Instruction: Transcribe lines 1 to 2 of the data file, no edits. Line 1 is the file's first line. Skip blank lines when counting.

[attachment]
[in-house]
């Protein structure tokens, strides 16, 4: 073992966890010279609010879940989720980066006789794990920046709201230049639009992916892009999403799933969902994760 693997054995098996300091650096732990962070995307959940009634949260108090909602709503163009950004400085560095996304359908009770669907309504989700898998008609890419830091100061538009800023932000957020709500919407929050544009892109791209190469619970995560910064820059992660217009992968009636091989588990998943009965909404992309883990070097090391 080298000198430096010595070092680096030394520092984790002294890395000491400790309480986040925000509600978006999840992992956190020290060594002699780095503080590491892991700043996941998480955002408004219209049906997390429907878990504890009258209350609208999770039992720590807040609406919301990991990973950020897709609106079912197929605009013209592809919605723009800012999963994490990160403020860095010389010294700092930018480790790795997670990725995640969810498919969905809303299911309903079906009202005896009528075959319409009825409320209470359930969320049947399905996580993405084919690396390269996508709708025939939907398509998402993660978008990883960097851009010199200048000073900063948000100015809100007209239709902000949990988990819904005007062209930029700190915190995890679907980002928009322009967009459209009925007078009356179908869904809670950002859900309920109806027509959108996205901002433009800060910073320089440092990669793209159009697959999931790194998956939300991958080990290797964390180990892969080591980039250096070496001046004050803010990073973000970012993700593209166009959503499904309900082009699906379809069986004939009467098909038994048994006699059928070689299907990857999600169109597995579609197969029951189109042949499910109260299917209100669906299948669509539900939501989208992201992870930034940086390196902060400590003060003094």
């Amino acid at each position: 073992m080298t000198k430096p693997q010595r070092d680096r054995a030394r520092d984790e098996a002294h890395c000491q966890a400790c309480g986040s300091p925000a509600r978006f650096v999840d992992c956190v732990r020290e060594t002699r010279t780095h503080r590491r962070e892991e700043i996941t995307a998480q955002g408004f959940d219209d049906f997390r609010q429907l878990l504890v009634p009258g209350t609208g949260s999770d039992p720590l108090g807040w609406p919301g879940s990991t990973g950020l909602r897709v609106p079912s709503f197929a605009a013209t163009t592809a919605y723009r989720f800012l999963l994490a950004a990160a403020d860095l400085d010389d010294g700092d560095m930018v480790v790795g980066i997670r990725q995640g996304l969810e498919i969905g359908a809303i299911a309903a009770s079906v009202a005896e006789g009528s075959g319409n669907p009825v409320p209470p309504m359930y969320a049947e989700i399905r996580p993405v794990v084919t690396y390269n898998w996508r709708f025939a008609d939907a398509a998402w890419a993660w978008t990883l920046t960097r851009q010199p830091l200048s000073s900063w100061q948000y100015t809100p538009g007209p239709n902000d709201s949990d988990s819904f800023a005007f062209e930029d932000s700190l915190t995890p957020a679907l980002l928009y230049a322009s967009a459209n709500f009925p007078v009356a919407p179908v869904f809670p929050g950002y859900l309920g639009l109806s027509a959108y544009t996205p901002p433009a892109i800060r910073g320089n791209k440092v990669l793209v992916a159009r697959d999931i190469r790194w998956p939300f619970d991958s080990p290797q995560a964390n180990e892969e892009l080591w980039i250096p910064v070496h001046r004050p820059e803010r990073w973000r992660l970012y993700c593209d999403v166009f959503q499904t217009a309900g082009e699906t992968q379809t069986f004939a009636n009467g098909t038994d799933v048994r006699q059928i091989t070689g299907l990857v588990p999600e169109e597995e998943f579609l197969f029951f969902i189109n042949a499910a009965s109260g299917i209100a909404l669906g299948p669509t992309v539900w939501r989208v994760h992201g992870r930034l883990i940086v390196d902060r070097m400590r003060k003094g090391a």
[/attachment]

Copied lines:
[in-house]
């Protein structure tokens, strides 16, 4: 073992966890010279609010879940989720980066006789794990920046709201230049639009992916892009999403799933969902994760 693997054995098996300091650096732990962070995307959940009634949260108090909602709503163009950004400085560095996304359908009770669907309504989700898998008609890419830091100061538009800023932000957020709500919407929050544009892109791209190469619970995560910064820059992660217009992968009636091989588990998943009965909404992309883990070097090391 080298000198430096010595070092680096030394520092984790002294890395000491400790309480986040925000509600978006999840992992956190020290060594002699780095503080590491892991700043996941998480955002408004219209049906997390429907878990504890009258209350609208999770039992720590807040609406919301990991990973950020897709609106079912197929605009013209592809919605723009800012999963994490990160403020860095010389010294700092930018480790790795997670990725995640969810498919969905809303299911309903079906009202005896009528075959319409009825409320209470359930969320049947399905996580993405084919690396390269996508709708025939939907398509998402993660978008990883960097851009010199200048000073900063948000100015809100007209239709902000949990988990819904005007062209930029700190915190995890679907980002928009322009967009459209009925007078009356179908869904809670950002859900309920109806027509959108996205901002433009800060910073320089440092990669793209159009697959999931790194998956939300991958080990290797964390180990892969080591980039250096070496001046004050803010990073973000970012993700593209166009959503499904309900082009699906379809069986004939009467098909038994048994006699059928070689299907990857999600169109597995579609197969029951189109042949499910109260299917209100669906299948669509539900939501989208992201992870930034940086390196902060400590003060003094």